Earlier this month, Togo withdrew from the Africa Cup of Nations when Angolan separatists attacked its team bus with machine guns, killing two delegation members. You would think the African Football Confederation would have sympathy. You would be wrong.
How wrong? Really, really, egregiously, blindingly, stunningly, mind-blowingly, fury-inducingly wrong.
The CAF instead decided to ban Togo from the next two Africa Cups of Nations, slated for 2012 and 2014, because Togo's prime minster removed his country's squad from the tournament — against the players' wishes, it should be noted. This, apparently, constitutes something called "governmental interference." And that's illegal!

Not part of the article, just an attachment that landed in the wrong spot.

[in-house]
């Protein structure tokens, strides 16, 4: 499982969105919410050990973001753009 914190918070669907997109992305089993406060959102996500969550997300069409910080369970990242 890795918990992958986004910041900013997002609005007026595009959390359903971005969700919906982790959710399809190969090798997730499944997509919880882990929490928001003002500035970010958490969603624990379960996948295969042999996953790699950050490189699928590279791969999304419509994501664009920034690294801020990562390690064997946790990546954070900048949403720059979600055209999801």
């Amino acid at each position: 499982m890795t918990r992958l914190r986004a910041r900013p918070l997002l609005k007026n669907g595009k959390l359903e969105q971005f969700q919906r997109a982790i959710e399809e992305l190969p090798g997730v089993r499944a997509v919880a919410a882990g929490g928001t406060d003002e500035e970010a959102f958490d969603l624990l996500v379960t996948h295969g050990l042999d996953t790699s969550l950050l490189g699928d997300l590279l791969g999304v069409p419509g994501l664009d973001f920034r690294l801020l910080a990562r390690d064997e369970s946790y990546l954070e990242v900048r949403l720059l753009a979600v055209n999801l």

Via the official CAF statement, an extremely literal interpretation of rules:
"The players publicly expressed their willingness to return to the Nations Cup to compete. But the Togo government decided to call back their national team," CAF said in a statement. "The decision by political authorities contravenes CAF and African Nations Cup regulations. The executive committee therefore has banned Togo from the next two African Nations Cup and fined the Togo FA 50,000 U.S. dollars.
"The executive committee and CAF repeat their profound sympathy to the families of the victims of the tragic attack. CAF has condemned the attack and denounced the act of terrorism."
Aww, look at that: they denounce acts of terrorism! Guess they're not cold-blooded bastards, after all.